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The Chekhov Dreams review by Case Aiken
October 13, 2012

The concept of novelty is perhaps over emphasized in the modern culture, in part because our creative works are often preserved for later generations to see such as movies or television, while the ability to reference back to those works increases as the databases of the internet become increasingly comprehensive.  It was once assumed that a story about Superman’s pal Jimmy Olson transforming into a werewolf could be redrawn seven years later and no one would notice, but if that were attempted in today’s world, all the forces of the interwebs would rise up and voice their outrage. People forget that great works of our culture are often built on taking concepts and styles and showing off a mastery of them in writings that are both referential while being compelling on their own.  The Aeneid is such a work, as is The Metamorphoses.  I note this to preface my description of The Chekhov Dreams, a show by John McKinney showing at The Jewel Box Theater, which I really enjoyed but can’t say that I found particularly original.  This is a play with ghosts or perhaps hallucinations haunting aspiring writer, Jeremy (Jake Robards), as he finds himself drawn to his acting scene partner and deals with the death of his fiancé. I feel like I’ve seen shows with this basic premise a hundred times already, but that’s not a bad thing because there’s more going on here than just that basic synopsis.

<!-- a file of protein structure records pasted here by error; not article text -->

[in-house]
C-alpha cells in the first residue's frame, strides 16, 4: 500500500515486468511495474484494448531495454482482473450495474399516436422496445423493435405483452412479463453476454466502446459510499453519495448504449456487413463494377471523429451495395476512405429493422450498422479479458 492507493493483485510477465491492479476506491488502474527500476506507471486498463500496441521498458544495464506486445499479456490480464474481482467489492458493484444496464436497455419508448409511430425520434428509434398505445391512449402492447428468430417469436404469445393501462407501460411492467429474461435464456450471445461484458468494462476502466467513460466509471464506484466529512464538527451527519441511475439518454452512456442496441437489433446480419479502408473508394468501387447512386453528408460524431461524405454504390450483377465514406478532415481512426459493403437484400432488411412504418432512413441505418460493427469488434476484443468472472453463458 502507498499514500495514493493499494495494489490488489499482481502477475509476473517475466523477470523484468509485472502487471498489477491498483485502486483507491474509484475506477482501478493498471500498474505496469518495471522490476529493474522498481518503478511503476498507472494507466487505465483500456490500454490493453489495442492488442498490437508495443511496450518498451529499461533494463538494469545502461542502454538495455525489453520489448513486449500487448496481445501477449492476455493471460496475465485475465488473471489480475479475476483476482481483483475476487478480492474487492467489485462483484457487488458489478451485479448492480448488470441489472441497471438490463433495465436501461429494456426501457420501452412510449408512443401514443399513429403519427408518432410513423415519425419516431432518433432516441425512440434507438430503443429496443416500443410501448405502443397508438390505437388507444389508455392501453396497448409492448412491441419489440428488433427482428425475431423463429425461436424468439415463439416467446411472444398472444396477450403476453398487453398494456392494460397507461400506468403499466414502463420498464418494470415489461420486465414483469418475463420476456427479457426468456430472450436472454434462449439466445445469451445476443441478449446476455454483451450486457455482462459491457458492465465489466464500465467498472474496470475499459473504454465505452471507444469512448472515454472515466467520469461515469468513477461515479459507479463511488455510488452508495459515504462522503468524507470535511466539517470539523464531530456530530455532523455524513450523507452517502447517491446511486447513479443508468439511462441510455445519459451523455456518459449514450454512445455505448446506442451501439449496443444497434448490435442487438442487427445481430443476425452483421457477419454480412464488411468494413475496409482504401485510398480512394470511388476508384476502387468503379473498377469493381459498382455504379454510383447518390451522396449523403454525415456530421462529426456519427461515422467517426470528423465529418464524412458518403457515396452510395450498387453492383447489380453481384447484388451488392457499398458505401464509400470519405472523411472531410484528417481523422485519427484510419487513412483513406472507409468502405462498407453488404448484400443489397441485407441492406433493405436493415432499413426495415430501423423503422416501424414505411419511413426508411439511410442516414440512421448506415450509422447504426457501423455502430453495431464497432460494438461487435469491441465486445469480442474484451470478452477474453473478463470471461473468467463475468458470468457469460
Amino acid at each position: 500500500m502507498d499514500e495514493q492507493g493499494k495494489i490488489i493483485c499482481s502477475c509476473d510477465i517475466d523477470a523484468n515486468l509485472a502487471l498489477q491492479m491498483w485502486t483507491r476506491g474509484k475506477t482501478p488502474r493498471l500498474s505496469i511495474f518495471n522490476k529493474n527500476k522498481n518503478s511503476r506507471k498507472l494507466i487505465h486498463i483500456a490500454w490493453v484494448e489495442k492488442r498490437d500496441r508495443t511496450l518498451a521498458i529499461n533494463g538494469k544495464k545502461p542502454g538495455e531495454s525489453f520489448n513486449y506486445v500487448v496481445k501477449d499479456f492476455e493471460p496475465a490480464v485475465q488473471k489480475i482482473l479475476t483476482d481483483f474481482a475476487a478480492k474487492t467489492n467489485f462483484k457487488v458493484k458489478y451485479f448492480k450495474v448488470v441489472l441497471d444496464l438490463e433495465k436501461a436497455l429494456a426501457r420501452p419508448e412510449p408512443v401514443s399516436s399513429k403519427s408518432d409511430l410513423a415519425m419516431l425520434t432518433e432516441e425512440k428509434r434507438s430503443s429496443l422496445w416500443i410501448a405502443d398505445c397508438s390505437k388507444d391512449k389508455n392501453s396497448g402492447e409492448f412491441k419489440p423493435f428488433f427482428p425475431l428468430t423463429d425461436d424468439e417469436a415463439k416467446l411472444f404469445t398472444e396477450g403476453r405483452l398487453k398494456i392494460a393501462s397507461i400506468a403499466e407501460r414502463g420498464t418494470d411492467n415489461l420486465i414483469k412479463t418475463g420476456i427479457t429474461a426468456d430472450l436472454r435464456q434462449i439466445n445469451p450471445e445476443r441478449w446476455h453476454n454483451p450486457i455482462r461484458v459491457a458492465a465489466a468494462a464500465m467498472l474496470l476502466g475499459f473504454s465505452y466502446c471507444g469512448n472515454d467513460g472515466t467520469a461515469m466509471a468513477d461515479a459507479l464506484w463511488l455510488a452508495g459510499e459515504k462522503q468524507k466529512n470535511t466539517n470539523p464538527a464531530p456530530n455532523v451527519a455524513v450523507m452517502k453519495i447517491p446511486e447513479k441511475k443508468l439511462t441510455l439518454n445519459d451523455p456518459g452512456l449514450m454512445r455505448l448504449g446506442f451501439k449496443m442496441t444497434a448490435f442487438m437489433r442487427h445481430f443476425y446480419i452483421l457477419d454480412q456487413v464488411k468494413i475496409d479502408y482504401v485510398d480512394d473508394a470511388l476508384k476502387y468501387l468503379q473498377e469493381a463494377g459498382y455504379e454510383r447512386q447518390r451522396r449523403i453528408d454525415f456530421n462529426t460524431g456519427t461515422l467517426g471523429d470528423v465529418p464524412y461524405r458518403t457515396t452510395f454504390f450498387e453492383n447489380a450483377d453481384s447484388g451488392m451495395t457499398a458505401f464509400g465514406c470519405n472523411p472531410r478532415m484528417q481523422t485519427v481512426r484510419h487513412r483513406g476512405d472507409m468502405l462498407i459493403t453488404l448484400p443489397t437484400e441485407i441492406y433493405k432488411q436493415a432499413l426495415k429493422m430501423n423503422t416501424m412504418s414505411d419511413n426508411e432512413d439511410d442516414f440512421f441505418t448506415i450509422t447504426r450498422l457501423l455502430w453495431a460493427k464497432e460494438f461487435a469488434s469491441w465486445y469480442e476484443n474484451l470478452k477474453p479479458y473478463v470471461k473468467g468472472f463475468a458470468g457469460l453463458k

The inclusion of Anton Chekhov as a specter haunting Jeremy and the title of the play, for that matter, are not so subtle hints at the deeper references. The play is simultaneously a love letter and a critique of Chekhov’s plays, specifically The Seagull.  It’s a smart discussion of an important figure in the history of theater, done with overt points in the aforementioned phantasmal Anton figure, as well as in the actual discussion of theater and scene-work of Jeremy and his scene partner turned object of affection, Chrissy (Sutton Crawford). The notes in the program describes the show as an attempt to “scream to the heavens about how ridiculous it is to scream to the heavens!” which is actually pretty apt. I’ve seen people talk to ghosts of their dead fiancés enough times, but this is one that does so with a purpose.  It’s not just venting about how hard it was to get over loss or how loneliness can overtake you so powerfully that no one can pull you out of it.  This is a strong piece, a bit long winded maybe (albeit fittingly), that understands the tropes it utilizes to make a larger point or at least to engender discussion.

I should also note that this show would not work without excellent performances by the cast. Michael Gnat is the easy stand out as Anton Chekhov due to the complete absurdity of the role, but Jake Robards’s  Jeremy is a great emotional center that holds the show together.  Sutton Crawford and Carmit Levite’ both do a fine job representing Jeremy’s present and his past respectively and Matt Faucher does an admirable job as the abrasive Eddie, who has a point despite his personality flaws.  Also of note is that the Jewel Box Theater is a small space and not particularly great for extensive scenic work (speaking from experience), but Jennifer Varbalow does a fantastic job dressing it.

I left having really enjoyed The Chekhov Dreams.  Smart subtext, good performances, and a solid execution make this a worthwhile show to go see. I note that this has been developed in past workshops and readings and I would like to encourage further productions as it is definitely worth it.